Rival David Cameron biographers have locked horns over the veracity of a lurid story about the Prime Minister and a pig.
Isabel Oakeshott, co-author of the Call Me Dave book being serialised in the Daily Mail, said it is for "people to decide for themselves" if the claim the PM was involved in an embarrassing Oxford University club ritual with a pig was true.
But Anthony Seldon, author of Cameron at 10, questioned the "integrity" of the tome, arguing: "Who cares?"
Ms Oakeshott, a former Sunday Times political editor, wrote the book with Lord Michael Ashcroft, the former Tory party donor and treasurer who has admitted a "beef" with Mr Cameron over not being offered a top Government job despite underwriting the 2010 election campaign.
Earlier in the day she said the story was included because it was "fun".
Isabel Oakeshott: This is a biography of the PM, it covers the good, the bad & the ugly… there are plenty of flattering things in there.— BBC Newsnight (@BBCNewsnight) September 21, 2015
In a debate on BBC's Newsnight about the story dubbed #PigGate, Mr Seldon said: "Who cares? I haven't read the book and I haven't read the snippets. But you can't have been alive in England today and not been aware of a lot of stuff going on.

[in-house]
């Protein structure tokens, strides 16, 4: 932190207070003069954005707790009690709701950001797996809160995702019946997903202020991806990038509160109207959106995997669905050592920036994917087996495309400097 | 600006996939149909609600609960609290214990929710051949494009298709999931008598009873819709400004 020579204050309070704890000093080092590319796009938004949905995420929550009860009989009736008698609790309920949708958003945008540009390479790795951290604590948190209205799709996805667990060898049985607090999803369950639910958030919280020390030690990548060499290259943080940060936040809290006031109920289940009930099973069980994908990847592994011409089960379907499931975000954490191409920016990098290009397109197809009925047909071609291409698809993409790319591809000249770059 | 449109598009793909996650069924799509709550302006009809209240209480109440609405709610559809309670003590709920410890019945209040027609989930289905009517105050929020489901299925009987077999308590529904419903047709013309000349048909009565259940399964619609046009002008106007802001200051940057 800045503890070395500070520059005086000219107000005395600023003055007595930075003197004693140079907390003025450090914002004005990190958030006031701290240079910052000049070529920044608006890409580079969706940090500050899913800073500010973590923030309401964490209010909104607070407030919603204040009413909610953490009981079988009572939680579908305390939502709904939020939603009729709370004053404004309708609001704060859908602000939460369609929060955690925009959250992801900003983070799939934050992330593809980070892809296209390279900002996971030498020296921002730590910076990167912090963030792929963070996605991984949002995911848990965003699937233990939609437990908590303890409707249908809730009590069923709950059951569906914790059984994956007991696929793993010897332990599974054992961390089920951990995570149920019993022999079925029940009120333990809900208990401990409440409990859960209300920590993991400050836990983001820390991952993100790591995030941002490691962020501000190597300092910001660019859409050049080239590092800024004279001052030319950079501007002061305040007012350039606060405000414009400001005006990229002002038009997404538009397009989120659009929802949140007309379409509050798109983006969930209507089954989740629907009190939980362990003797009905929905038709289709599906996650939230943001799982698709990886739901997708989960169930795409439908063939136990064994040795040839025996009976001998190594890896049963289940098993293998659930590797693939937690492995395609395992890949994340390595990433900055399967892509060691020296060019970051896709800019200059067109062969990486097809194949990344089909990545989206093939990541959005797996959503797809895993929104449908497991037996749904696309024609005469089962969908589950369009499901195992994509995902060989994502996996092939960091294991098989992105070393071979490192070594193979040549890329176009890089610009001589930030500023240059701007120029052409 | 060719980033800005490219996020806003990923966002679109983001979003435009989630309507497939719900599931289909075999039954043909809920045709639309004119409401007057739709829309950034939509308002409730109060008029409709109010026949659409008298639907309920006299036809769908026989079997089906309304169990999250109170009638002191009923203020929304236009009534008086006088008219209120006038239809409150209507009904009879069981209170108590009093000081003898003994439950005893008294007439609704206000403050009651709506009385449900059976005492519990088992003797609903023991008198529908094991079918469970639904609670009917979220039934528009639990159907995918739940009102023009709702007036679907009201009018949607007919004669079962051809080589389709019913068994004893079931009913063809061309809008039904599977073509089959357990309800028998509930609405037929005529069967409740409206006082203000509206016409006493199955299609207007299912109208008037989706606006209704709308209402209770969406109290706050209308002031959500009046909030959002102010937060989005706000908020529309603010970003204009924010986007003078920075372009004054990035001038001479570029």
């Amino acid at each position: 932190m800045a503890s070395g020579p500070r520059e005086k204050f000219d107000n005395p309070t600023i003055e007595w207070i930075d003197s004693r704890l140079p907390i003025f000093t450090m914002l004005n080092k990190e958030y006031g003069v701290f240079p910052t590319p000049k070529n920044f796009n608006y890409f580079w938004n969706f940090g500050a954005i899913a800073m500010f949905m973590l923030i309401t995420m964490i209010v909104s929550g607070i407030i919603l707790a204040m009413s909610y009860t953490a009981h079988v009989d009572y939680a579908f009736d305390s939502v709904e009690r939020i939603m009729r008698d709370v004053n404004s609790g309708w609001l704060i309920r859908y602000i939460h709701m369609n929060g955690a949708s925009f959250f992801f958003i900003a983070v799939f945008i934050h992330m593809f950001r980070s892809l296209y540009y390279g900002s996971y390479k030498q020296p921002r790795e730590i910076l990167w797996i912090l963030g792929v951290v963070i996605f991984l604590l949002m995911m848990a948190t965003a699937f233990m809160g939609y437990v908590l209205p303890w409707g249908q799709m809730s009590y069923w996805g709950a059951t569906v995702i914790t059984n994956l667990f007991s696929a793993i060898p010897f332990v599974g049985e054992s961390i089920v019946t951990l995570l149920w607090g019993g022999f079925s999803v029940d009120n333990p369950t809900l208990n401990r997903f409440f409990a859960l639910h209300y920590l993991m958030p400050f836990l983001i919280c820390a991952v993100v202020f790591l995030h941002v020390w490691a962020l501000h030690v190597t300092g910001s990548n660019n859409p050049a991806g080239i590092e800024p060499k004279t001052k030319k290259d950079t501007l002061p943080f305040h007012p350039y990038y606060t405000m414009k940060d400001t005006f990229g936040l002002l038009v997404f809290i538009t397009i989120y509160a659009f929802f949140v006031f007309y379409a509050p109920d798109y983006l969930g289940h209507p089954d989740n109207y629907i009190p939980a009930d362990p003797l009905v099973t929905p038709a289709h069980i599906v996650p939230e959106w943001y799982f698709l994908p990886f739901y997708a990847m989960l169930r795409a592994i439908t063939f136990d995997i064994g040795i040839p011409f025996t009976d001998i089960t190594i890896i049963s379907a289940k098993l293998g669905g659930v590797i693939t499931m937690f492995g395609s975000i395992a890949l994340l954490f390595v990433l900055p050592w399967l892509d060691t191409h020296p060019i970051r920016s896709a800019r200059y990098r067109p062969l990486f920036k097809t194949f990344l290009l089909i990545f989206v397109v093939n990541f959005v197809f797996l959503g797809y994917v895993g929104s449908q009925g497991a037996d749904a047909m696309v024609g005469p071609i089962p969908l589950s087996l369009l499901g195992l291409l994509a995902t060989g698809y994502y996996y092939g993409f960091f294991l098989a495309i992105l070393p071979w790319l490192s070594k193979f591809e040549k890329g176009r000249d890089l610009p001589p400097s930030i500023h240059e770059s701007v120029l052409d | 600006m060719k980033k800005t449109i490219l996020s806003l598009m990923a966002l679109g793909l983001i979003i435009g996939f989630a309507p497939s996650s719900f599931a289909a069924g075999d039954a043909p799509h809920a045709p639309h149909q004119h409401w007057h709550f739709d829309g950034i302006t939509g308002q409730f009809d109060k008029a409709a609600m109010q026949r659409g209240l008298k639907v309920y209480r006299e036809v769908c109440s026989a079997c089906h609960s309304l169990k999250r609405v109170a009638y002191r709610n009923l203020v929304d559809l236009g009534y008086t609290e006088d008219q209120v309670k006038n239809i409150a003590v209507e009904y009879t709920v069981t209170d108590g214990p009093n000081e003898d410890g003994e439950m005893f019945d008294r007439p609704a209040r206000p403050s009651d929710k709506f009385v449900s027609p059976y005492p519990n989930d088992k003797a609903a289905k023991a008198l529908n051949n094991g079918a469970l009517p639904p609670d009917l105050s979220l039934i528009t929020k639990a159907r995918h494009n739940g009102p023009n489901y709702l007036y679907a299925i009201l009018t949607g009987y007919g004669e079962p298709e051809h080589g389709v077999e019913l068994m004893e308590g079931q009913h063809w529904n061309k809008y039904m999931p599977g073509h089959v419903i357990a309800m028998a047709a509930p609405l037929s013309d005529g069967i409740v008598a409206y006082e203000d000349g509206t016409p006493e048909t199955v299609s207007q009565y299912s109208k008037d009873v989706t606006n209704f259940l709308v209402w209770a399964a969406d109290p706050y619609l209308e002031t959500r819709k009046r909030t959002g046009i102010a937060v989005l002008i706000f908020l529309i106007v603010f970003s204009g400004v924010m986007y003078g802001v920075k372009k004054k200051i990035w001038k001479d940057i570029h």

"This man is running the county. It's extremely difficult, he's trying to keep us safe. Terrorism. Big issues in Iraq. Syria. Huge issues over the economy. The future of Europe. Why are we here talking about stories that might well not be true?"
Ms Oakeshott defended the section, pointing out it was a few paragraphs in a much bigger work, and said the sole source was a "distinguished MP".
She said on the programme: "What we have said is this is the account we were given. Initially we dismissed it as a joke. The source repeated it on a number of occasions. So we've left people to decide for themselves if it's true.
"It's quite normal to present information and allow people make up their own minds - on the one hand, on the other. Newspapers do that every day."
Anthony Seldon: As authors we know that if we write something we will be believed, why put it in if you don't think it's true.— BBC Newsnight (@BBCNewsnight) September 21, 2015
But Mr Seldon said: "The world integrity is really important here. As authors we have huge responsibility. What we say is often believed even if they are not true."
Ms Oakeshott began to say his "books are very serious academic pieces of work", adding: "You are hugely respected for it."